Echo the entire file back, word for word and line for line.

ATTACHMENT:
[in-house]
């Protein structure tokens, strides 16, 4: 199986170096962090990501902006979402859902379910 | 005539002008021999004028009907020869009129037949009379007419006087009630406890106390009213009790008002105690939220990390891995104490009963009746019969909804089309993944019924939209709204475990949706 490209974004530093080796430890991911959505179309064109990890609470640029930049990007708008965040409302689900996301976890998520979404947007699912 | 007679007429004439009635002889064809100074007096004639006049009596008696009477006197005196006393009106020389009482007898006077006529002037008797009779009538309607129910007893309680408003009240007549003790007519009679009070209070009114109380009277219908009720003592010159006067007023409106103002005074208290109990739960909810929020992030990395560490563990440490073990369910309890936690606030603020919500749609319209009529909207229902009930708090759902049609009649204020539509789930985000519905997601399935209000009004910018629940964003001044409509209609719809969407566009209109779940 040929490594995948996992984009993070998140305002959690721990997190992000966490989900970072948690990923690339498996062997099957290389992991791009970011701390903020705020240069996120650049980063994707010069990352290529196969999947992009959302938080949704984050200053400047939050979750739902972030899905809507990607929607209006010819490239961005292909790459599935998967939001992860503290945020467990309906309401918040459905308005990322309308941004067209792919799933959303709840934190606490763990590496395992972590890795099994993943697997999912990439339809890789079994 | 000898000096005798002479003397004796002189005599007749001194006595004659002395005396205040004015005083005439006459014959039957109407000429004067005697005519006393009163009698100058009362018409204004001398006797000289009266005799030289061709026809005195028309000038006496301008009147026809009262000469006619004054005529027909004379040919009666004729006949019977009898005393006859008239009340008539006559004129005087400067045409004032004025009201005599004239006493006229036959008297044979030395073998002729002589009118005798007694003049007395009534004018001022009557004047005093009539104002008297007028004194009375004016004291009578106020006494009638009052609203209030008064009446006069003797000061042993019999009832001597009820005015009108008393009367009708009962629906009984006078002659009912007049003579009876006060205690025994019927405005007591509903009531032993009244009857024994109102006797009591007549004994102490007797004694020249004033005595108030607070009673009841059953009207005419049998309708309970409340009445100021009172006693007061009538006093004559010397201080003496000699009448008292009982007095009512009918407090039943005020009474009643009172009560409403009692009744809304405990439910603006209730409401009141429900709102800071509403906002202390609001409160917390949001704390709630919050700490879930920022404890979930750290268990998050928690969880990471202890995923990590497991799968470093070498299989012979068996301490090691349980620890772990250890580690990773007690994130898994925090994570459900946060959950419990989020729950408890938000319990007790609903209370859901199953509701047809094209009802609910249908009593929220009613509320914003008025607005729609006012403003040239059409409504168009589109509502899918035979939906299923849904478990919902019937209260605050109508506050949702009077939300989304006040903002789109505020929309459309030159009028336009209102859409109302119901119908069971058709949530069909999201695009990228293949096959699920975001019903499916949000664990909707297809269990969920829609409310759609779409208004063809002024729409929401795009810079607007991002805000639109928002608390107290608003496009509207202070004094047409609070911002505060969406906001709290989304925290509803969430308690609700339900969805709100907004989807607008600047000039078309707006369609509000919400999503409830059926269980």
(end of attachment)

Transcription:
[in-house]
């Protein structure tokens, strides 16, 4: 199986170096962090990501902006979402859902379910 | 005539002008021999004028009907020869009129037949009379007419006087009630406890106390009213009790008002105690939220990390891995104490009963009746019969909804089309993944019924939209709204475990949706 490209974004530093080796430890991911959505179309064109990890609470640029930049990007708008965040409302689900996301976890998520979404947007699912 | 007679007429004439009635002889064809100074007096004639006049009596008696009477006197005196006393009106020389009482007898006077006529002037008797009779009538309607129910007893309680408003009240007549003790007519009679009070209070009114109380009277219908009720003592010159006067007023409106103002005074208290109990739960909810929020992030990395560490563990440490073990369910309890936690606030603020919500749609319209009529909207229902009930708090759902049609009649204020539509789930985000519905997601399935209000009004910018629940964003001044409509209609719809969407566009209109779940 040929490594995948996992984009993070998140305002959690721990997190992000966490989900970072948690990923690339498996062997099957290389992991791009970011701390903020705020240069996120650049980063994707010069990352290529196969999947992009959302938080949704984050200053400047939050979750739902972030899905809507990607929607209006010819490239961005292909790459599935998967939001992860503290945020467990309906309401918040459905308005990322309308941004067209792919799933959303709840934190606490763990590496395992972590890795099994993943697997999912990439339809890789079994 | 000898000096005798002479003397004796002189005599007749001194006595004659002395005396205040004015005083005439006459014959039957109407000429004067005697005519006393009163009698100058009362018409204004001398006797000289009266005799030289061709026809005195028309000038006496301008009147026809009262000469006619004054005529027909004379040919009666004729006949019977009898005393006859008239009340008539006559004129005087400067045409004032004025009201005599004239006493006229036959008297044979030395073998002729002589009118005798007694003049007395009534004018001022009557004047005093009539104002008297007028004194009375004016004291009578106020006494009638009052609203209030008064009446006069003797000061042993019999009832001597009820005015009108008393009367009708009962629906009984006078002659009912007049003579009876006060205690025994019927405005007591509903009531032993009244009857024994109102006797009591007549004994102490007797004694020249004033005595108030607070009673009841059953009207005419049998309708309970409340009445100021009172006693007061009538006093004559010397201080003496000699009448008292009982007095009512009918407090039943005020009474009643009172009560409403009692009744809304405990439910603006209730409401009141429900709102800071509403906002202390609001409160917390949001704390709630919050700490879930920022404890979930750290268990998050928690969880990471202890995923990590497991799968470093070498299989012979068996301490090691349980620890772990250890580690990773007690994130898994925090994570459900946060959950419990989020729950408890938000319990007790609903209370859901199953509701047809094209009802609910249908009593929220009613509320914003008025607005729609006012403003040239059409409504168009589109509502899918035979939906299923849904478990919902019937209260605050109508506050949702009077939300989304006040903002789109505020929309459309030159009028336009209102859409109302119901119908069971058709949530069909999201695009990228293949096959699920975001019903499916949000664990909707297809269990969920829609409310759609779409208004063809002024729409929401795009810079607007991002805000639109928002608390107290608003496009509207202070004094047409609070911002505060969406906001709290989304925290509803969430308690609700339900969805709100907004989807607008600047000039078309707006369609509000919400999503409830059926269980």